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Insisting it's learned from the bugs and delays that plagued Barcelona, Advanced Micro Devices on Tuesday said the rollout of its first 45-nanometer server chip, code-named Shanghai, is ahead of schedule and promised that computer servers with the new quad-core processor would be available in the fourth quarter.
AMD met with reporters in San Francisco to assure the market that the company learned from its missteps in launching Barcelona a year ago. The last major server chip rollout was hurt by production delays caused by bugs that prevented the chipmaker from getting Barcelona on a smooth production schedule for more than six months.
As a result of the Barcelona troubles, "there were partners who were a little hesitant in looking at the early silicon of Shanghai," said Patrick M. Patla, general manager of the company's server and workstation division.
To avoid a repeat with Shanghai, AMD worked internally to revamp its testing process and conducted validation testing with its large customers sooner than usual to try to ensure that the chip was ready. As a result, Shanghai-based servers will be available in the fourth quarter of this year, rather than early next year. "We are firing on all cylinders," Patla said.
The first Shanghai chips, which are currently in full production, will be 75-watt processors for mainstream x86 servers. The desktop version, code-named Deneb, is also set to be generally available in the fourth quarter.
In the first quarter of next year, AMD plans to ship a 55-watt Shanghai processor for blades and low-power servers used in large clusters that form the foundation of cloud computing environments. In the same quarter, AMD expects to ship a 105-watt chip for the highest-performing servers.
In shipping Shanghai, AMD is playing catch-up to rival Intel, which has been benefiting from the advantages of moving from a 65-nm to a 45-nm manufacturing process for nearly a year. The numbers refer to the size of the chip's transistors. Getting more of the latter on a single piece of silicon, or die, significantly boosts performance at the same amount of power consumption.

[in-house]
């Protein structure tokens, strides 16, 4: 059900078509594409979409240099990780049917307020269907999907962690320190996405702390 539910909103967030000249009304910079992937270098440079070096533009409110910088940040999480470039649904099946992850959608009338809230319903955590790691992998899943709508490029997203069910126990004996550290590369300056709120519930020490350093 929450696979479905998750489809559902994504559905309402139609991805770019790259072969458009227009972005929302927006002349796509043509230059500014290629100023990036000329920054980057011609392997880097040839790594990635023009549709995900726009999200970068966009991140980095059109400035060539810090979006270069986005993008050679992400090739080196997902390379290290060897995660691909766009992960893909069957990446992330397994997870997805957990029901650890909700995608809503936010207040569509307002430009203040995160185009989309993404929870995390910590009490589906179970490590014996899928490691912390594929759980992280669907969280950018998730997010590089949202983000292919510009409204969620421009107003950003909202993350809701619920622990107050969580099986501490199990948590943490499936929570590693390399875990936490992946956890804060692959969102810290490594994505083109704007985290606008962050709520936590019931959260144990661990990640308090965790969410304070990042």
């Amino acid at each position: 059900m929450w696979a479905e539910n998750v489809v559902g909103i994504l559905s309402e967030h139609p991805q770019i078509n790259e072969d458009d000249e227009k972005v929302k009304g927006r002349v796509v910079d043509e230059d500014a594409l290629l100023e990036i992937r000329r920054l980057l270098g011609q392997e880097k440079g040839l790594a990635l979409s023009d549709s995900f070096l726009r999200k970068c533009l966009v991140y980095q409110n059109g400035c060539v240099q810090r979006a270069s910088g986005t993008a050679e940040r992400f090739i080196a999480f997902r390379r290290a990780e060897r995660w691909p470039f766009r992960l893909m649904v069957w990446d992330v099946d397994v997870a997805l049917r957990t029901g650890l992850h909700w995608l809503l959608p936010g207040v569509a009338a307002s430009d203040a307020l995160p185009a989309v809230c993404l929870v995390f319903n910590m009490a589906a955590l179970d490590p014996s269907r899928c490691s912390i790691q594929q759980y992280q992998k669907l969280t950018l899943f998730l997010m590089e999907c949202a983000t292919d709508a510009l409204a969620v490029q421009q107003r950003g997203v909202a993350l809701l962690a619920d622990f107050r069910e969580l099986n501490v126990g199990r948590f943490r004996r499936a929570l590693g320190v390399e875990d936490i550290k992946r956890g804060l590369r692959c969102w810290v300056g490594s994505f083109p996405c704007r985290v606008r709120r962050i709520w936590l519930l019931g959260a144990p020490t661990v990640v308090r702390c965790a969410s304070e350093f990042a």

AMD claims Shanghai will deliver a 35% increase in power efficiency and performance over Barcelona. Other advantages include triple the cache, higher clock speeds, and the introduction in the first quarter of HyperTransport 3, a technology that AMD claims will significantly boost communication speeds between silicon.
Shanghai chips will be available for two-, four-, and eight-socket servers, and can plug into the same Barcelona motherboards with only a bios upgrade, Patla said. The backward compatibility and the "speed bump" customers would get from Shanghai are expected to usher a quick transition from Barcelona to the new processor.
In mid-2009, AMD plans to ship its first chipset in five years. Code-named Fiorano, the chipset, which includes graphics technology from AMD's ATI division, will support Shanghai and AMD's first six-core processor, code-named Istanbul, which is scheduled to ship in the second half of next year, Patla said.
In 2010, AMD plans to ship a new platform, code-named Maranello, that will require a new socket to support enhancements such as the move to DDR3 memory from DDR2. For the new platform, AMD will be also releasing in 2010 a 12-core processor code-named Magny-Cours, and a six-core chip, code-named Sao Paolo.
AMD decided it was time to build its own chipset in order to compete in the growing market for virtualization technology, which enables customers to run multiple applications on different operating systems in the same server. "Virtualized input/output is the number one driver for that solution set," Patla said of Fiorano. "We want to make sure we bring the solution to market when it needs to be there."
One area of virtualization that'll probably remain a problem for a while is the difficulty in moving virtual machines running an OS and application on an Intel server to an AMD server. Being able to do so easily could encourage companies to add AMD machines to an Intel environment.
Patla claimed moving VMs is possible today, but acknowledged it could only be done under certain conditions. He declined to provide details and said he didn't know AMD's plans in that area.
Behind AMD's product road map are mounting losses resulting from the problems with the Barcelona launch, the costly acquisition of graphics chipmaker ATI Technologies and tough competition from its larger rival, Intel. For the second quarter of this year, AMD lost nearly $1.2 billion, the latest in a string of quarterly losses.
AMD in July replaced chief executive Hector Ruiz with Dirk Meyer, who was AMD president and chief operating officer since 2006. Ruiz remains AMD's chairman and assumed the title of executive chairman responsible for developing a new manufacturing strategy to reduce costs. That strategy is expected to include the shift to third-party manufacturers, and the closing of AMD fabs.